tahanson43206 wrote:

1    A    28                   Name:      Candidates: Aquarius, Aries
2    B    28                   Name:      Candidates: Bradbury and Burroughs; Barsoom (created by Burroughs)
3    C    28                   Name:      Candidates: Cancer, Capricorn
4    D    28                   Name:
5    E    28                   Name:
6    F    27    Quarter     Name:
7    G    28                   Name:      Candidate: Gemini
8    H    28                   Name:
9    I    28                    Name:
10    J    28                  Name:
11    K    28                  Name:
12    L    27    Quarter    Name:       Candidates: Lowell, Leo, Libra
13    M    28                   Name:
14    N    28                   Name:
15    O    28                   Name:
16    P    28                   Name:      Candidate: Pisces
17    R    28                   Name:
18    S    27    Quarter     Name:      Candidates: Sagittarius, Scorpio
19    T    28                   Name:      Candidate: Taurus
20    U    28                   Name:
21    V    28                   Name:      Candidate: Virgo
22    W    28                   Name:
23    Y    28                   Name:
24    Z    27    Quarter     Name:      Candidate: Zubrin

Now the above post is making sense...

So does it make sense to use the earth quarter names of Spring, Summer, Fall, Winter for the identifiers.

Special holidays could be when Mars probes succeeded in going into orbit, landing on its surface or even using mars for a flyby acceleration slingshot boost...

Offline

#48 2019-01-11 04:53:18

tahanson43206
Member
Registered: 2018-04-27
Posts: 790

Re: Holidays

2019/01/11 Today on Mars Post

Per http://www-mars.lmd.jussieu.fr/mars/tim … _time.html

Martian Year: 34        Martian Month in 12 month format: 11
Solar Longitude: 322.0    Sol Number: 599   

Previous SL: 321.4        Previous Sol: 598

Note that Sol to Sol Solar Longitude measurement varies as a function of location in orbit.

Sol 598 is in Month 21 of a Proposed 24 month calendar.  See Post 19 for a summary.

Candidate names for this month are: Virgo, Vulture, Vixen

Note that the Martian Sol will repeat in this report every 36 (Days or Sols – not sure)

1440 minutes in Terran day / 39 minutes longer on Mars >> 36 and change

The purpose of this series is to try out a concept for a reliable, practical business calendar.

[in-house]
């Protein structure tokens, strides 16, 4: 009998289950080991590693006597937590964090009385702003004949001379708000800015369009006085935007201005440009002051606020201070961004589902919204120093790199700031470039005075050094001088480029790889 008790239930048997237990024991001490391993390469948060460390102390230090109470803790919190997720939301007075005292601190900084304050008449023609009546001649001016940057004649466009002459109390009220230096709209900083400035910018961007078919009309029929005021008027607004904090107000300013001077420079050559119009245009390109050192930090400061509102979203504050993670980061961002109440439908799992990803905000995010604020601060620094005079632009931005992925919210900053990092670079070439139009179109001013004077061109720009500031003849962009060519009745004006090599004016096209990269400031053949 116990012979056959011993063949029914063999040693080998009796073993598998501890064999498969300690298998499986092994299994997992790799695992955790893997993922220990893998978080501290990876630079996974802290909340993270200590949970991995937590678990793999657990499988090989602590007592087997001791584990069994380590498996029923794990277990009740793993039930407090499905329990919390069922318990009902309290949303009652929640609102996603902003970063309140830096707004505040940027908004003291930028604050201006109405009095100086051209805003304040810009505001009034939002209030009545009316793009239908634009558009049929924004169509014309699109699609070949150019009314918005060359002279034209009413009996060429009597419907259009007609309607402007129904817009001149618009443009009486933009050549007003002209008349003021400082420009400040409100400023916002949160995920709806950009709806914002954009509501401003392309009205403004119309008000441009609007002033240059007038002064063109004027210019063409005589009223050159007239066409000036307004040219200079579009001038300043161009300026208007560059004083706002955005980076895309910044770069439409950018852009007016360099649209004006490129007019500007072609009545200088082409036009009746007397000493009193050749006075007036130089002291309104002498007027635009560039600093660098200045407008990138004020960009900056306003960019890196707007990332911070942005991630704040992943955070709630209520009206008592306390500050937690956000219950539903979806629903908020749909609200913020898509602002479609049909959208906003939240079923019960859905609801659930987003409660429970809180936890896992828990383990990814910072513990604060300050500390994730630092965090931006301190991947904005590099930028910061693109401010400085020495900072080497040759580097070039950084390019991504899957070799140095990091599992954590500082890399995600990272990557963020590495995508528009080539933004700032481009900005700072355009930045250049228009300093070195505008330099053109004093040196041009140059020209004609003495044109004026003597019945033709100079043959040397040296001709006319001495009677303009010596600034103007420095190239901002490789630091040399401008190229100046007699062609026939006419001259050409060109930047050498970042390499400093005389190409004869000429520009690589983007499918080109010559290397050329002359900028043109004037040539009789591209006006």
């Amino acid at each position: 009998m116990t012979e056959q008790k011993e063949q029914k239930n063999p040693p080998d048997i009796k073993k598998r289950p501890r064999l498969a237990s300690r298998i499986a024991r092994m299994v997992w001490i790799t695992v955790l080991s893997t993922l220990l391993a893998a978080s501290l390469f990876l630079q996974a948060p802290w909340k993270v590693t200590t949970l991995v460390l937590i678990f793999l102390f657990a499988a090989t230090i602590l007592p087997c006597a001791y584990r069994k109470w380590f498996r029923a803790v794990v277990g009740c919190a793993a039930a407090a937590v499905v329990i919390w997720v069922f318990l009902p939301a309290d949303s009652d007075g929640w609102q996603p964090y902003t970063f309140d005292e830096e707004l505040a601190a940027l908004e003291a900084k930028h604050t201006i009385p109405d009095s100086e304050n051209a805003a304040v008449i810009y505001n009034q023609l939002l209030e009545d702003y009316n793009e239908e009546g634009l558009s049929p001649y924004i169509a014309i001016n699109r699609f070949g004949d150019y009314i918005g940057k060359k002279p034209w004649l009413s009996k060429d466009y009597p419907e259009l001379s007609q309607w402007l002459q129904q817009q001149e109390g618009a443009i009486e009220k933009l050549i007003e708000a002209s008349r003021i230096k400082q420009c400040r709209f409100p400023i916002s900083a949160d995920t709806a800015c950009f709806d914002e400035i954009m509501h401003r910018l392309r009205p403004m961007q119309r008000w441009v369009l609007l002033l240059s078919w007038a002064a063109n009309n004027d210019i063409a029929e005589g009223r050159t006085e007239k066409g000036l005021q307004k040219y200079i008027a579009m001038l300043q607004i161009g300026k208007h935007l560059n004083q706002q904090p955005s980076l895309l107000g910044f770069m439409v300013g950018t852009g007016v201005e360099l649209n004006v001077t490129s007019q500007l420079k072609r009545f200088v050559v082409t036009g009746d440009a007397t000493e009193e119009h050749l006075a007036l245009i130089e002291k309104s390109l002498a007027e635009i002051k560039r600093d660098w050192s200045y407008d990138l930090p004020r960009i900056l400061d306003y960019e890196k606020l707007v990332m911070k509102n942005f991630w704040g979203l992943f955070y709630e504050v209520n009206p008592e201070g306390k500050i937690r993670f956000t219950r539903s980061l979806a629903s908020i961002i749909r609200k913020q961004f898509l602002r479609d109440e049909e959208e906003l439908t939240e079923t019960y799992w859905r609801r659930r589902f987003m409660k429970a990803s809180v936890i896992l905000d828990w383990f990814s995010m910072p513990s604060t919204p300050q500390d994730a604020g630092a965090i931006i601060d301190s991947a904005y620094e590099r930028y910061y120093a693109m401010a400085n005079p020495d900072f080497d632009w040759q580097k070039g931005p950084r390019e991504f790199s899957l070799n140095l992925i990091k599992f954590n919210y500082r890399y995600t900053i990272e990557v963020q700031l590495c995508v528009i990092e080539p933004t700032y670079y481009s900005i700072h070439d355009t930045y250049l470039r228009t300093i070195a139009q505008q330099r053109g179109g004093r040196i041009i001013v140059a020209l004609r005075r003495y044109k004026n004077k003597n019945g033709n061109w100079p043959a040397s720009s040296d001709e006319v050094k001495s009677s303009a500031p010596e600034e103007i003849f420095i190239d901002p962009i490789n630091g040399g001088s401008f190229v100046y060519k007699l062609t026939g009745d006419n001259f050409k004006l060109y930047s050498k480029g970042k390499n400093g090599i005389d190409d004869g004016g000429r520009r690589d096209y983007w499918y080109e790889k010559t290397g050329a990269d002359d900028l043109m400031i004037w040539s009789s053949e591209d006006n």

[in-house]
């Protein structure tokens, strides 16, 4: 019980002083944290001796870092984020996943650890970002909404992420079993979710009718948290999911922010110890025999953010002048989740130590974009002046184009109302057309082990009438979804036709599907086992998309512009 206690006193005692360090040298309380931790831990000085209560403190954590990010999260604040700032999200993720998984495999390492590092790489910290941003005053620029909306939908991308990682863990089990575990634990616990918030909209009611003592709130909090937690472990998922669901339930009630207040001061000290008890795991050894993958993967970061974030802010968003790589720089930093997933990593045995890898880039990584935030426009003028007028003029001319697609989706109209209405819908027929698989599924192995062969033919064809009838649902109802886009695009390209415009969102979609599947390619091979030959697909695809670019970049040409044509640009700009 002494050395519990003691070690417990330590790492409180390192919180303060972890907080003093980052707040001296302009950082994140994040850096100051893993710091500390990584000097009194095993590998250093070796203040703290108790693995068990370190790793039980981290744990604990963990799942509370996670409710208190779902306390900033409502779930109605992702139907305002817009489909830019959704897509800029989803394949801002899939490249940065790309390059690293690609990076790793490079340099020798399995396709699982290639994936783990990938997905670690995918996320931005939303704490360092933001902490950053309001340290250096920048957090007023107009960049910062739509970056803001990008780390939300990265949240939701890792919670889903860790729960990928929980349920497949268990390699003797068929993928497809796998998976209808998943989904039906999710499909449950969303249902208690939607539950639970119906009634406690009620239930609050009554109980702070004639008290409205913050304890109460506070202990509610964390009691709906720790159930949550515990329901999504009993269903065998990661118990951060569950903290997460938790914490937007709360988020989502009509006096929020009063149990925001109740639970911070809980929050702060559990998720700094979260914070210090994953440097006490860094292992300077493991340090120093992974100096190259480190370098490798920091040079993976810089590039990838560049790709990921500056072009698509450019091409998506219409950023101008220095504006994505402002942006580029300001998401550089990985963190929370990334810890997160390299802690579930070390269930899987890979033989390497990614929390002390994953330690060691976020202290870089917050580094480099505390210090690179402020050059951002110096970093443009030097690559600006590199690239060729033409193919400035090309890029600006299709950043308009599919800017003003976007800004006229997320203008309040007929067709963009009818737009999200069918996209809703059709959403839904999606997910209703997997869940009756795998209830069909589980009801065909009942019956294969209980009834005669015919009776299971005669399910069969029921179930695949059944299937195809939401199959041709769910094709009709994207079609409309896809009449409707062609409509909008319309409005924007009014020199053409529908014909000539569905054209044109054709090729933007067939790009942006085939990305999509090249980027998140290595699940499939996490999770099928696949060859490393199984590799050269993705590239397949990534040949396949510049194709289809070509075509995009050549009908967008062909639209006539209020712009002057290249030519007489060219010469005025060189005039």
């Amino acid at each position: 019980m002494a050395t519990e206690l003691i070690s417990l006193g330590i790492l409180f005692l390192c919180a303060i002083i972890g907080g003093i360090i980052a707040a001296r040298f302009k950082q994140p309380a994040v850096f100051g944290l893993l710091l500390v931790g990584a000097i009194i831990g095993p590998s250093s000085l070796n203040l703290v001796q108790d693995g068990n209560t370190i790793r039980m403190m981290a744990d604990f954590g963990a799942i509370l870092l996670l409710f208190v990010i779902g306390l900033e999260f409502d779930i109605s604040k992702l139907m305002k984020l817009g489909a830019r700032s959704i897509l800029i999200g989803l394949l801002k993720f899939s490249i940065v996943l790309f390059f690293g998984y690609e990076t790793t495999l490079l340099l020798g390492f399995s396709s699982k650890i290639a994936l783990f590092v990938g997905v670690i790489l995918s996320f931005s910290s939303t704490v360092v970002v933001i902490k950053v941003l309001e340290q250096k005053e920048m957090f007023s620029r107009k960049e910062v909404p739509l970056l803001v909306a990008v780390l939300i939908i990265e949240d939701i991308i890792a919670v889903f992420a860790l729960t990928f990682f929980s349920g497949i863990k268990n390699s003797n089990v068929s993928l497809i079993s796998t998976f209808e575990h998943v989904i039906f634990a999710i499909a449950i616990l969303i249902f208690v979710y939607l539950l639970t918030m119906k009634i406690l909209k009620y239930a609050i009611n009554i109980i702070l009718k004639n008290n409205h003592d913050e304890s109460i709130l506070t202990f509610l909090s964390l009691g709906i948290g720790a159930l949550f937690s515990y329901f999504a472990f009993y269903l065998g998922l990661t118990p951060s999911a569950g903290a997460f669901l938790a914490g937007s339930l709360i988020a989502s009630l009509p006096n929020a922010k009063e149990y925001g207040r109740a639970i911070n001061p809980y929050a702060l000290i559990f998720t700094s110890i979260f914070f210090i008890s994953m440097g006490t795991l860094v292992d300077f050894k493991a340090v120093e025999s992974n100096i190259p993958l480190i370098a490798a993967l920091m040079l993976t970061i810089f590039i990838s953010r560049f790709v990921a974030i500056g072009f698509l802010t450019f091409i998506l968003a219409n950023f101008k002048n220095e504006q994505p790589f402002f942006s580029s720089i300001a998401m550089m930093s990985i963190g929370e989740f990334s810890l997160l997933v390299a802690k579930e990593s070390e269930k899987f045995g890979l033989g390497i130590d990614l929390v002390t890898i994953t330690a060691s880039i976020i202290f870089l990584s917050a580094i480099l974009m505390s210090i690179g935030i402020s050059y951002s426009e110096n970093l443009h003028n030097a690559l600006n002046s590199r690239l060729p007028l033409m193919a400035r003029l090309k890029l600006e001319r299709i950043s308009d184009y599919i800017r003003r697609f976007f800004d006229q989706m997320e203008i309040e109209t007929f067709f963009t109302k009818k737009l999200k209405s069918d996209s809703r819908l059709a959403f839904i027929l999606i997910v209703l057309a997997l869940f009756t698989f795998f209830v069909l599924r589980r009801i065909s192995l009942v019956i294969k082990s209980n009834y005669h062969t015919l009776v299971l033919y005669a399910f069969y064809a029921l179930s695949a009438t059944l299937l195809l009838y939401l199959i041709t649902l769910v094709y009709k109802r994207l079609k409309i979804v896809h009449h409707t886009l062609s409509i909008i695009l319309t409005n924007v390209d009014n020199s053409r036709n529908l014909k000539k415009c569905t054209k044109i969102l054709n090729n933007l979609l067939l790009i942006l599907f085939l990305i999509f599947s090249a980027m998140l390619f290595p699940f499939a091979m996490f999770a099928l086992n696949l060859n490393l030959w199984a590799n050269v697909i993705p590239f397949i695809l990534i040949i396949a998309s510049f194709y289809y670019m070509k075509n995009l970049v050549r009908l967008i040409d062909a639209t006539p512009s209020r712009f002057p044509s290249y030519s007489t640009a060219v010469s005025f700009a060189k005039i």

On Earth, dental appointments are typically scheduled at half year intervals.
On Mars, a comparable interval will be every Quarter.

On Earth, visits with a physician for an annual checkup are “annual”.
On Mars, a comparable interval would be a Half Year.
However, it is possible that the longer Full Year interval would be deemed sufficient.
An alternative is to settle on Quarterly checkups.

(th)

Offline

#49 2019-01-11 05:00:44

tahanson43206
Member
Registered: 2018-04-27
Posts: 790

Re: Holidays

For SpaceNut ...

Thanks for your suggestion. I have added the proposed quarter names to Post 19, and added a reference to Post 19 to the daily post.

My (tentative) plan is to follow the calendar around the Sun for one full orbit.  We are coming up on New Year's on Mars, in 70 Sols (or so).

There is plenty of time to plan a suitable celebration !!!

NewMars.com can achieve some visibility by promoting the Planetary Society calendar, with NewMars tweaks.

(th)

Offline

#50 2019-01-11 18:03:10

SpaceNut
Administrator
From: New Hampshire
Registered: 2004-07-22
Posts: 15,597

Re: Holidays

NASA will celebrate the Martian New Year with an event at this flying saucer spaceship monument in Mars, Pennsylvania
Martian Calendar Milestone. NASA is celebrating the New Year on Mars on June 19, 2015.

Gearing Up to Prepare for the Next Mars New Year in 2019

The actual Mars New Year will be celebrated on Thursday, March 21st, 2019.

Offline

Board footer

Powered by FluxBB